The Safest Place For Jews May Be Duke University

The Safest Place For Jews May Be Duke University


Leonard Zwelling

I was having lunch with two of my fraternity brothers in Raleigh, North Carolina on Friday December 8. We are back in the Triangle area as the BW is serving as an advisor to a Duke Pediatrics grant and also giving a scientific presentation. The chief of Pediatrics gave us her basketball tickets for Saturday’s game so I tagged along. (Duke won by 23 points.)

That left me with a free day so I decided to catch up with my friends who live in the area, one of whom was my junior year roommate who I hadn’t seen in 48 years.

During the conversation, the issue of being a Jew in America came up. After all we were all ZBT boys, pledging in January of 1967. The question sat in the air unanswered. Then, that evening, I got my answer.

The Freeman Center for Jewish Life at Duke is 20 years old now. How I wish it had existed when I was here between 1966 and 1975. We visited Friday night for a very special program.

The evening started with a guest speaker, Rom El-Hai, one of the survivors of the October 7 Hamas attack on the music festival in southern Israel. He told his harrowing tale. It was only by luck that he survived to tell it. He escaped by the skin of his teeth from the Hamas gunmen who encircled the area to which he and his friends had fled by car and then by foot. Somehow, they found a policeman and got to safety. He’s touring America telling his story.

The room was packed with students, mostly Duke undergrads in the midst of finals, but taking time to listen to the Israeli and pray in a beautiful synagogue in this free-standing building on Campus Drive between East and West Campus. A brief service was next in that synagogue.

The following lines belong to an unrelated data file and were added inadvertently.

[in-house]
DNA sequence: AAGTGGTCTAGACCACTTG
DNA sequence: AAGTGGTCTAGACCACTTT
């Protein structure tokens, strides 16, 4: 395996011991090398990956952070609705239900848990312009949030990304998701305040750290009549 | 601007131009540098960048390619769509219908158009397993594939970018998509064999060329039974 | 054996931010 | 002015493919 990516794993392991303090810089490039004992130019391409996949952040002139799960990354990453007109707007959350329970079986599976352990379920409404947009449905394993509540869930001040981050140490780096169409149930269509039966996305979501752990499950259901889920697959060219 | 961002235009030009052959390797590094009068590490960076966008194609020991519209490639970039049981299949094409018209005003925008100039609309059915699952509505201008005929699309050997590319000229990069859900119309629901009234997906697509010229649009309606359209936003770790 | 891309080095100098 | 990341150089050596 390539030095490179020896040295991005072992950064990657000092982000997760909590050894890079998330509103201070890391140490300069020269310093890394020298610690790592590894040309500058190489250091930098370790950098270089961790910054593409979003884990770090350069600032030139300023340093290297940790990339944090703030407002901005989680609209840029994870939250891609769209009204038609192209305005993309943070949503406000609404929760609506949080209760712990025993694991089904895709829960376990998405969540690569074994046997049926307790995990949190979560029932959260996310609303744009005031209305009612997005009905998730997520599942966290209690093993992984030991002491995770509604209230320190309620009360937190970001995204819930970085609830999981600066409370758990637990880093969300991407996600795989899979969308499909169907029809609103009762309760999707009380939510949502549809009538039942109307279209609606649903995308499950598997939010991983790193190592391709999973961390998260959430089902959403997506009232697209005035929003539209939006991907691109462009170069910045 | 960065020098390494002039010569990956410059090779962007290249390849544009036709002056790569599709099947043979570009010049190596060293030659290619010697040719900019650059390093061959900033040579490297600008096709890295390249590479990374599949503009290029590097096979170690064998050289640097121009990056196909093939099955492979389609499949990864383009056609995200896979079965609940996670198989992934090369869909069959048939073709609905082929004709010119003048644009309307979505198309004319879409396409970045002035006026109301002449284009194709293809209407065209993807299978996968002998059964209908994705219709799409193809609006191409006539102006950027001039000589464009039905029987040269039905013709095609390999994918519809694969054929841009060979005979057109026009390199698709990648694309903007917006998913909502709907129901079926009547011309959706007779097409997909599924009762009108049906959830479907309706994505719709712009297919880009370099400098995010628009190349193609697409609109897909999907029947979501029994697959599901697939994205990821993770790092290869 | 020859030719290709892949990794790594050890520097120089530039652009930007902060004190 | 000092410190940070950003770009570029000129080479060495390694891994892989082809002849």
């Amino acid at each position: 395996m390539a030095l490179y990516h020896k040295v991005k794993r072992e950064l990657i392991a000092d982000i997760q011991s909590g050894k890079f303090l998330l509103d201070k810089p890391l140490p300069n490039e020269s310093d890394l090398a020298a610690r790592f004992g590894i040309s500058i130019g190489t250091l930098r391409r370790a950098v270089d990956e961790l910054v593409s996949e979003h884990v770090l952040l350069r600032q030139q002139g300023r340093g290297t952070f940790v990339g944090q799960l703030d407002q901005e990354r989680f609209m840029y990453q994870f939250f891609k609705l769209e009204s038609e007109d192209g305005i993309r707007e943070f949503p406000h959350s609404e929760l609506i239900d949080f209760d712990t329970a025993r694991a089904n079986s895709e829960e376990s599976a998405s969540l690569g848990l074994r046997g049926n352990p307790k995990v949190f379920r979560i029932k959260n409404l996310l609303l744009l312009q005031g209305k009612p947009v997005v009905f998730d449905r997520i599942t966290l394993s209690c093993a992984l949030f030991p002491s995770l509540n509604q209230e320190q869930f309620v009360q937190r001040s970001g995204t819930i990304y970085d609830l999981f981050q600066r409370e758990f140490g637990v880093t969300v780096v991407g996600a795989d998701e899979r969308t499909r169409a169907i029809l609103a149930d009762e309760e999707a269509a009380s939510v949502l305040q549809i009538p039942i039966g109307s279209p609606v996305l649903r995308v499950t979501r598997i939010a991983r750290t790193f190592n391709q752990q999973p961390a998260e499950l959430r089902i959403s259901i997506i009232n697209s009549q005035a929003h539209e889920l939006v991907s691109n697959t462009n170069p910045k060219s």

We then partook in a festive Shabbat dinner complete with challah (there was no challah in Durham in 1966) and latkes and, of course, jelly doughnuts the food of Hanukkah.

I was rendered speechless. The Duke I attended in September 1966 probably had fewer than five Jewish women in the freshman class. There were surely fewer than 100 Jewish men, at least 20 or so became my fraternity brothers. Here I sat on the same campus with a room full of Jewish students and many good-looking Jewish women. I told the BW that had this been the case when I was an undergrad, I might not have made it to her in my junior year of medical school.

We chatted with Joyce Gordon, the fabulous director of the center and the resident rabbi Elana Friedman, too. They are dedicated to these students and to providing a safe environment for them. Joyce actually told us of a student from New York who would only wear her Jewish star here, in Durham, but feared doing so at home surrounded by the pro-Palestinian left.

It is not a stigma to be a Jew at Duke. The students we spoke with are happy and more importantly comfortable with their Jewish identity. As we went around the room each person reporting on his week in one sentence, the concerns of the students were the normal ones of tests, grad school applications, and friends.

It is apparent to me that the Freeman Center for Jewish Life at Duke has created a safe space for Jews in a place where I felt completely out of place fifty years before.

You want a Hanukkah miracle? This is it.

In addition, Duke basketball coach Jon Scheyer will be lighting Hanukkah candles on Monday, December 11 with Duke President Vincent E. Price doing so on Tuesday.

The safest place to be Jewish in America may be on the campus of Duke University. It is certainly not at Harvard, Penn, or MIT. Perhaps it’s the quality of the Duke leadership at the top of the food chain and at the Freeman Center that has created this safe environment for Jews and for everyone else.

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